California’s secretary of state published yesterday the official list submitted by the Trump campaign of its choice of 169 delegates to the Republican National Convention. Among the delegates is William Johnson, a Los Angeles lawyer who is one of the nation’s most prominent white supremacists and heads a party dedicated to deporting all non-whites from the United States.
He is the leader of the American Freedom Party (AFP), a group whose stated aim is “to represent the political interests of White Americans” and preserve “the customs and heritage of the European American people.” The party advocates deporting “all non-white immigrants and U.S. citizens, including anyone with any ascertainable trace of Negro blood” and believes that “diversity is white genocide.” In 1989 Johnson published a book entitled Amendment to the Constitution: Averting the Decline and Fall of America that laid out his plans for these racial deportations and called for the repeal of the 14th and 15th amendments. The book garnered him significant notoriety and he even appeared on many talk shows to discuss it.
With a rap sheet like that it is almost impossible to believe that the Trump campaign was unaware of Johnson’s background. If they were their ignorance would be a sign of massive incompetence and irresponsibility. Johnson says that in his application to become a Trump delegate he did not explicitly use the words “white nationalist” but did disclose multiple details about his “background and activism.” And indeed the AFP has gained notice this primary season for financing pro-Trump robocalls that have gone out to voters around the country with messages like “The white race is dying out in America and Europe because we are afraid to be called ‘racist’” and “Donald Trump is not racist, but Donald Trump is not afraid. Don’t vote for a Cuban. Vote for Donald Trump.”
The AFP has benefitted tremendously from its association with Trump, and is now “flush with cash from top donors.” According to Mark Potok, a senior fellow at the Southern Poverty Law Center (SPLC), which tracks hate groups, the party is “arguably the most important white nationalist group in the country.” (Johnson, it should be noted, always refers to himself as a “white nationalist,” which is politically correct speak for “white supremacist.”)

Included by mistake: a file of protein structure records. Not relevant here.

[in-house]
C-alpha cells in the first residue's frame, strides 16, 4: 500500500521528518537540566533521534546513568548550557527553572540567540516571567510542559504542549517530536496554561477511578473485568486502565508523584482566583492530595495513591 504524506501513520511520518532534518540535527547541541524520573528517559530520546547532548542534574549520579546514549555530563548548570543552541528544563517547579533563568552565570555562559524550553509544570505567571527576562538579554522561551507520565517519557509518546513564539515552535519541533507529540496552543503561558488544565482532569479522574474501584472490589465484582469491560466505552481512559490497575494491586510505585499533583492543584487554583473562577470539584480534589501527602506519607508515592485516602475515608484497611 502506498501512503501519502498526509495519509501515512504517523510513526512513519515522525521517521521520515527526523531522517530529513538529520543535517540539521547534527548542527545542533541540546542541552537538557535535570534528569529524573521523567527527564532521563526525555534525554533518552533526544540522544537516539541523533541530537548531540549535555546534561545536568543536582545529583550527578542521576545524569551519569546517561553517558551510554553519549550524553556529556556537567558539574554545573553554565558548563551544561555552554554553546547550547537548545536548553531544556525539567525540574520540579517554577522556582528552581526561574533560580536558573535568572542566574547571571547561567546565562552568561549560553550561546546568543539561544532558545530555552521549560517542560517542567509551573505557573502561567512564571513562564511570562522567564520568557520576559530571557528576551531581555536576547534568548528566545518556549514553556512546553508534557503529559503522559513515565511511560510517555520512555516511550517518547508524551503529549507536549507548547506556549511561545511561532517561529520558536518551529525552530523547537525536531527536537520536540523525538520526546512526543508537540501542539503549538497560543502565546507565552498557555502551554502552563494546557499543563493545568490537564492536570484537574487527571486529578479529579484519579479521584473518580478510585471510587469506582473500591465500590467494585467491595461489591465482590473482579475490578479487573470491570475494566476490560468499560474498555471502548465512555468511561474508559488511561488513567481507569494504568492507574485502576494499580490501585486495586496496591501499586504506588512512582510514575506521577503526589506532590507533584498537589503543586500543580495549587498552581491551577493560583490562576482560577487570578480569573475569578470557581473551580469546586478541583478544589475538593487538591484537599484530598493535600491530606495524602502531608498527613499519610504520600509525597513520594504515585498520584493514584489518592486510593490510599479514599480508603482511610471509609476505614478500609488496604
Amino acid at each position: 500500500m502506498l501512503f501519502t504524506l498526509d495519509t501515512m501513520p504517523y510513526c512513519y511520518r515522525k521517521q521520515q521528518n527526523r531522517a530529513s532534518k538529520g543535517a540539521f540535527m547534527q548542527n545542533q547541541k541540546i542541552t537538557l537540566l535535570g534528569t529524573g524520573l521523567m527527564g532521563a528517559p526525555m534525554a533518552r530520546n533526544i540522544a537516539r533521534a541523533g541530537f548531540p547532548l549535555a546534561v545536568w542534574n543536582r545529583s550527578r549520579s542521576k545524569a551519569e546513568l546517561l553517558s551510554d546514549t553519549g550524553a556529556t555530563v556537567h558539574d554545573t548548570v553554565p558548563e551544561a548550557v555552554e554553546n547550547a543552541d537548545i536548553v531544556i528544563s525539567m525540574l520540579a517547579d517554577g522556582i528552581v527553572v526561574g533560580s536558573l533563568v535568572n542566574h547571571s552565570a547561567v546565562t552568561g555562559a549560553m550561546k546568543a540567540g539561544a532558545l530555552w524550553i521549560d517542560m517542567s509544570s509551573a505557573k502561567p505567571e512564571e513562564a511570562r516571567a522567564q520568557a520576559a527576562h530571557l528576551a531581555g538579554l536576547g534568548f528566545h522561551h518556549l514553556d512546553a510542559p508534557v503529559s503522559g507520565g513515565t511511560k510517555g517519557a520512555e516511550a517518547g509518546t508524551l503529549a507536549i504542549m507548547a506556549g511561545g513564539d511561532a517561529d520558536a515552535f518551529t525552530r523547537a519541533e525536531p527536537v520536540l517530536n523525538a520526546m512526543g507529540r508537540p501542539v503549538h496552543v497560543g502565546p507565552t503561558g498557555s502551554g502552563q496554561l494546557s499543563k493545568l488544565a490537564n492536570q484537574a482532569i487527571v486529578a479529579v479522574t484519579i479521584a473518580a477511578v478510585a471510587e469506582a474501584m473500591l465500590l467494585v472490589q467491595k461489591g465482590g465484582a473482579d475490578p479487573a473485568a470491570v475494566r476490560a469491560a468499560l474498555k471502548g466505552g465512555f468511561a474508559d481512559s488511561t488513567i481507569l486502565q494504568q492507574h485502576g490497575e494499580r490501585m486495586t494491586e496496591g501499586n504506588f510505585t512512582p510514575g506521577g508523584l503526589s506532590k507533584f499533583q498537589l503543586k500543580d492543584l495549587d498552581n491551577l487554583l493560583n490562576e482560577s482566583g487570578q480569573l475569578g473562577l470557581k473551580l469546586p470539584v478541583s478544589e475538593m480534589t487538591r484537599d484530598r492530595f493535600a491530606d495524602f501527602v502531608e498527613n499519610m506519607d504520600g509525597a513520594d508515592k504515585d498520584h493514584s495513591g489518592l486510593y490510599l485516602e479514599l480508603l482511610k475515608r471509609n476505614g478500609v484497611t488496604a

This is far from the first time that prominent white supremacists have inevitably come to the support of Donald Trump and his message of xenophobia, hatred, and exclusion, and Mr. Trump has an exceptionally poor record of disavowing such support. Unsurprisingly, both the Trump campaign and its California delegate coordinator refused to comment on Mr. Johnson’s appointment when asked by to do so by Mother Jones.
Indeed many among the nation’s disturbingly large contingent of white supremacists are coming to see Mr. Trump as one of their own, and have been enthusiastic in their support of him after years of being excluded from the political mainstream. Johnson has said that in his position as a delegate he “hopes to show how [he] can be mainstream and have these views,” and unfortunately Trump’s rise has made that possible. Mr. Potok of the SPLC says that Trump has “legitimised and mainstreamed hate in ways we haven’t seen since the days of George Wallace,” and the group has is worried that a 14% increase in hate groups in the country in 2015 following years of their decline could be tied to Trump’s popularity. As Mr. Johnson himself said in his interview for Mother Jones, “For many, many years, when I would say these things, other white people would call me names: ‘Oh, you’re a hatemonger, you’re a Nazi, you’re like Hitler,'” he confessed. “Now they come in and say, ‘Oh, you’re like Donald Trump.'”
James DeVinne is a student at American University in Washington, DC majoring in International Service with a focus on the Middle East and South Asia. He is a founding member of Occupy Baltimore and interns at the Tahrir Institute for Middle East Policy.